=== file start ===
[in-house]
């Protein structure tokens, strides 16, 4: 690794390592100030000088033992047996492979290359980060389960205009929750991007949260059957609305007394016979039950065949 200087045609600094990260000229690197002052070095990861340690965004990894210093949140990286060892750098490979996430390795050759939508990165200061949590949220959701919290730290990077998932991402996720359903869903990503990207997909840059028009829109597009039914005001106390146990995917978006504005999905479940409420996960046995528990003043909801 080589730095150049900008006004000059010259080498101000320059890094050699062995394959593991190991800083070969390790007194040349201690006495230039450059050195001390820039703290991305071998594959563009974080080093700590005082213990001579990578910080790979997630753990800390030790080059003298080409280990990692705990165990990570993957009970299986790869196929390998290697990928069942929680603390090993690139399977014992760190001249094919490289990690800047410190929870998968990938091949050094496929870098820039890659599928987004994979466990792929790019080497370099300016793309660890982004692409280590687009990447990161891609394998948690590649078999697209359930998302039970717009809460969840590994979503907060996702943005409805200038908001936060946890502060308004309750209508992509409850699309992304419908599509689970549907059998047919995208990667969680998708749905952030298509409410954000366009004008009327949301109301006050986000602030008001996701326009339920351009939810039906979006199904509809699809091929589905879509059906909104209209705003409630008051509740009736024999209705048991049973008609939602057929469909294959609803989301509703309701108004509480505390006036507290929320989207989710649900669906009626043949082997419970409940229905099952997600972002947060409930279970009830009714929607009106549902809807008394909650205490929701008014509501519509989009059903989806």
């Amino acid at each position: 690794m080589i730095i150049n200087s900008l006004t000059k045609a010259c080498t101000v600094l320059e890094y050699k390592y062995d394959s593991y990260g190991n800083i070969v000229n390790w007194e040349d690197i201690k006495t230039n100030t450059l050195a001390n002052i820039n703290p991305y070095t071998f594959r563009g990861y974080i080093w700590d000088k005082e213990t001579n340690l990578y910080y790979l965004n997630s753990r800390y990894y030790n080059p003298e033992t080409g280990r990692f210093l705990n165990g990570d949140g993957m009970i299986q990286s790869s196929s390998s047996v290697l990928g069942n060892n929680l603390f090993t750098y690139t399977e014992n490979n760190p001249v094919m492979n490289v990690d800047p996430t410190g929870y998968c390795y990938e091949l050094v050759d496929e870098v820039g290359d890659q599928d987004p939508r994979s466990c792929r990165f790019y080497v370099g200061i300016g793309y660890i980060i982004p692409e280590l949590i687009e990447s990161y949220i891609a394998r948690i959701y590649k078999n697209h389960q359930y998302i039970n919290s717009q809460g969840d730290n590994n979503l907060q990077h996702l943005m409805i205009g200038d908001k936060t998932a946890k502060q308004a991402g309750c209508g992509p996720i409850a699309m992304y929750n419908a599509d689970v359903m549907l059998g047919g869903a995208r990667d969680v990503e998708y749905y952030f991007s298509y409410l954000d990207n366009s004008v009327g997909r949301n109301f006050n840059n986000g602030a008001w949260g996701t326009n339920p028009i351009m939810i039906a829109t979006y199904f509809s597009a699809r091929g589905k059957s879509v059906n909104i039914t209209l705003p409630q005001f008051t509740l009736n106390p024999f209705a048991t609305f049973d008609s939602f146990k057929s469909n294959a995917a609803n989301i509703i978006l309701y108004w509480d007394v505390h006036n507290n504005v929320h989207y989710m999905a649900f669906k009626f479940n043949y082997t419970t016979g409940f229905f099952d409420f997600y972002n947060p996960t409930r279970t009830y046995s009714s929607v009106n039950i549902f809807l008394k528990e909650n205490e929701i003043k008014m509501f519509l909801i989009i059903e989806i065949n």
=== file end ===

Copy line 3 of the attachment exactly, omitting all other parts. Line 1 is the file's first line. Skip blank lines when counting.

């Amino acid at each position: 690794m080589i730095i150049n200087s900008l006004t000059k045609a010259c080498t101000v600094l320059e890094y050699k390592y062995d394959s593991y990260g190991n800083i070969v000229n390790w007194e040349d690197i201690k006495t230039n100030t450059l050195a001390n002052i820039n703290p991305y070095t071998f594959r563009g990861y974080i080093w700590d000088k005082e213990t001579n340690l990578y910080y790979l965004n997630s753990r800390y990894y030790n080059p003298e033992t080409g280990r990692f210093l705990n165990g990570d949140g993957m009970i299986q990286s790869s196929s390998s047996v290697l990928g069942n060892n929680l603390f090993t750098y690139t399977e014992n490979n760190p001249v094919m492979n490289v990690d800047p996430t410190g929870y998968c390795y990938e091949l050094v050759d496929e870098v820039g290359d890659q599928d987004p939508r994979s466990c792929r990165f790019y080497v370099g200061i300016g793309y660890i980060i982004p692409e280590l949590i687009e990447s990161y949220i891609a394998r948690i959701y590649k078999n697209h389960q359930y998302i039970n919290s717009q809460g969840d730290n590994n979503l907060q990077h996702l943005m409805i205009g200038d908001k936060t998932a946890k502060q308004a991402g309750c209508g992509p996720i409850a699309m992304y929750n419908a599509d689970v359903m549907l059998g047919g869903a995208r990667d969680v990503e998708y749905y952030f991007s298509y409410l954000d990207n366009s004008v009327g997909r949301n109301f006050n840059n986000g602030a008001w949260g996701t326009n339920p028009i351009m939810i039906a829109t979006y199904f509809s597009a699809r091929g589905k059957s879509v059906n909104i039914t209209l705003p409630q005001f008051t509740l009736n106390p024999f209705a048991t609305f049973d008609s939602f146990k057929s469909n294959a995917a609803n989301i509703i978006l309701y108004w509480d007394v505390h006036n507290n504005v929320h989207y989710m999905a649900f669906k009626f479940n043949y082997t419970t016979g409940f229905f099952d409420f997600y972002n947060p996960t409930r279970t009830y046995s009714s929607v009106n039950i549902f809807l008394k528990e909650n205490e929701i003043k008014m509501f519509l909801i989009i059903e989806i065949n």